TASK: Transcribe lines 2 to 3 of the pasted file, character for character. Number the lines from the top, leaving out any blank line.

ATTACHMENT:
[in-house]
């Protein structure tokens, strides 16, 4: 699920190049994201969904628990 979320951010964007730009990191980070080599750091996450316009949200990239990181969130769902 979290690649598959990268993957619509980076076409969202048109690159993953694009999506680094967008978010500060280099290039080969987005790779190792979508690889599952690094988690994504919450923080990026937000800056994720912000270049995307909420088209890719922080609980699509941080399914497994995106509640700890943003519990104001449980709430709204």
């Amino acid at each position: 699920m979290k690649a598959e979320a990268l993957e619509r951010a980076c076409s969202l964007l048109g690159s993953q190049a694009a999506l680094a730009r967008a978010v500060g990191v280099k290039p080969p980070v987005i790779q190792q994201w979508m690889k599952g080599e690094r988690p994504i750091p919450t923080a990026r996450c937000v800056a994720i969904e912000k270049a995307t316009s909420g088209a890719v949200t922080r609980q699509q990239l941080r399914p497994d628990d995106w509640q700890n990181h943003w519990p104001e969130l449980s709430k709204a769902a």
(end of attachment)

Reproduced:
């Protein structure tokens, strides 16, 4: 699920190049994201969904628990 979320951010964007730009990191980070080599750091996450316009949200990239990181969130769902 979290690649598959990268993957619509980076076409969202048109690159993953694009999506680094967008978010500060280099290039080969987005790779190792979508690889599952690094988690994504919450923080990026937000800056994720912000270049995307909420088209890719922080609980699509941080399914497994995106509640700890943003519990104001449980709430709204």
């Amino acid at each position: 699920m979290k690649a598959e979320a990268l993957e619509r951010a980076c076409s969202l964007l048109g690159s993953q190049a694009a999506l680094a730009r967008a978010v500060g990191v280099k290039p080969p980070v987005i790779q190792q994201w979508m690889k599952g080599e690094r988690p994504i750091p919450t923080a990026r996450c937000v800056a994720i969904e912000k270049a995307t316009s909420g088209a890719v949200t922080r609980q699509q990239l941080r399914p497994d628990d995106w509640q700890n990181h943003w519990p104001e969130l449980s709430k709204a769902a």